Friday, May 11, 2007

Follow your bliss

The late, great Joseph Campbell was always fond of saying "follow your bliss" and the ginormous rewards that come from doing so. As he said (via the Jospeh Campbell Foundation site):
JOSEPH CAMPBELL: If you follow your bliss, you put yourself on a kind of track that has been there all the while, waiting for you, and the life that you ought to be living is the one you are living. Wherever you are -- if you are following your bliss, you are enjoying that refreshment, that life within you, all the time.

I always have a hard time believing this, even though on a gut level, I know it to be true. We are never happier than when we are doing what we want to do - what we have a burning internal desire to be doing, that about which we are truly passionate. We have had two people quit at work this week, both to go and do other things that will hopefully make them happier, and I have been the one of the first people to, rather than bemoan their loss, to tell them that they need to do what makes them happy, that I was happy for them for taking control and doing what they felt they needed to do in what may (or may not - who knows?) be following their bliss.

However, I am completely shitty at taking my own advice. There are many days where I do not feel a connection to a well of energy in what I do on a daily basis in my work. Sometimes it's the job, sometimes not. Mostly it's an internal thing - nothing to do with the rest of the world. There are times that I just know that I'm not doing what I was placed on the planet to be doing. And it frequently gets to me. A lot. Especially recently, as the weather's gotten nicer and it's harder to be cooped up in a job when all you want to do is be outside.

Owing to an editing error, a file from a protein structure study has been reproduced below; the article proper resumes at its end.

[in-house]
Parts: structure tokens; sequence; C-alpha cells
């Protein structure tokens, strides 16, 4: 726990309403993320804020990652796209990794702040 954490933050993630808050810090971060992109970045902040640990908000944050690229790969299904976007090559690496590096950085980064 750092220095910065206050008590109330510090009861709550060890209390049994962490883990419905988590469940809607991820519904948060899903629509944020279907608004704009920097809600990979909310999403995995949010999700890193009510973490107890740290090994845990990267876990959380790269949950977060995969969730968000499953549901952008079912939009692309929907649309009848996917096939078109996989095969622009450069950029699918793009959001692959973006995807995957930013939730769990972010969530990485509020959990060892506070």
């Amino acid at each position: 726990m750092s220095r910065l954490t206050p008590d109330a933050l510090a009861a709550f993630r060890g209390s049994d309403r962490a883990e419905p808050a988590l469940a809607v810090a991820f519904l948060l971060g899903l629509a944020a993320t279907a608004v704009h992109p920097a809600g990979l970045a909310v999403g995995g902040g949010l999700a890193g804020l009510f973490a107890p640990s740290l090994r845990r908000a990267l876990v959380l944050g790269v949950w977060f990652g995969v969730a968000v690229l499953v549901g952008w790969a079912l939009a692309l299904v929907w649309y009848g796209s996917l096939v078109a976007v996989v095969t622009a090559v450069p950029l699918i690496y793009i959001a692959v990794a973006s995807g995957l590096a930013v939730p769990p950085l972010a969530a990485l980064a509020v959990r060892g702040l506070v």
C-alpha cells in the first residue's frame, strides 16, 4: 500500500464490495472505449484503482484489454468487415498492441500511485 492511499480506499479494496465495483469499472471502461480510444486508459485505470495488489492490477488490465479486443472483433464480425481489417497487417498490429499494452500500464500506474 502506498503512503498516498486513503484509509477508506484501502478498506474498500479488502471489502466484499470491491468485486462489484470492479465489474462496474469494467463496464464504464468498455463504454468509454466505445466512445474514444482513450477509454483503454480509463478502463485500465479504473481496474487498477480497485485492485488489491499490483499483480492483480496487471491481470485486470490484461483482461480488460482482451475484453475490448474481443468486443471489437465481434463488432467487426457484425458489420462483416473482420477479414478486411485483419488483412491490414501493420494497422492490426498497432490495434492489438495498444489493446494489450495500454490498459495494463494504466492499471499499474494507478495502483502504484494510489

I just can't get the image of that pharmacy in Boystown, Chicago out of my head - the one that offered comprehensive HIV care. For some reason, I'm drawn to that kind of work. I have no practical experience in it, but for so many reasons, I feel like working with the gay community would be so satisfying. Not only do I have a lot of gay friends (and I don't say that to show how progressive I am - it's just that so many of the people I have come across online that I am proud to call friends happen to be gay) but I also feel like, oddly enough for a straight man, they are my tribe. I have a feeling that the last thing in the world a gay man needs is a straight man telling him that he understands how he feels, but in many ways and, in the interest of brevity, too complicated to go into here, I sometimes feel like I do. And I think that providing that kind of care to those who have unfortunately contracted HIV - regardless of orientation - would be a provide my life with a bit more purpose than I sometimes feel.

So many times, I'm willing to give up everything for someone else or something else - but isn't it time that I started looking out for myself? Didn't I vow in January to be braver this year? Notice, that was braver, not dumber - things still have to fall into place a little bit before I could do anything as crazy as contemplate a job change. I mean, I'm not *seriously* thinking about a job change, but don't most people my age and of my generation always have a feeler out there, just testing the waters, so-to-speak.

The feelers are out there, and I'm testing the waters. I don't know - I know that I can be more fulfilled in my work, but as Annie Lennox says so eloquently, it won't show up in the pavement cracks.


Aunt Phetamine said...

As a card-carrying member, I'd be happy to claim you as a friend... even if you stay in Ames. :)

Move to Iowa City where you can volunteer at the Free Med Clinic as a pharmacist and be involved with ICARE; the lovely Missus can write...

As always,
Aunt Phetamine

Dan said...

Thanks for the nice comment, Aunt P - you know, I did a bit of volunteering for the Free Med Clinic in IC when we lived there. It's amazing to me that there isn't something similar here.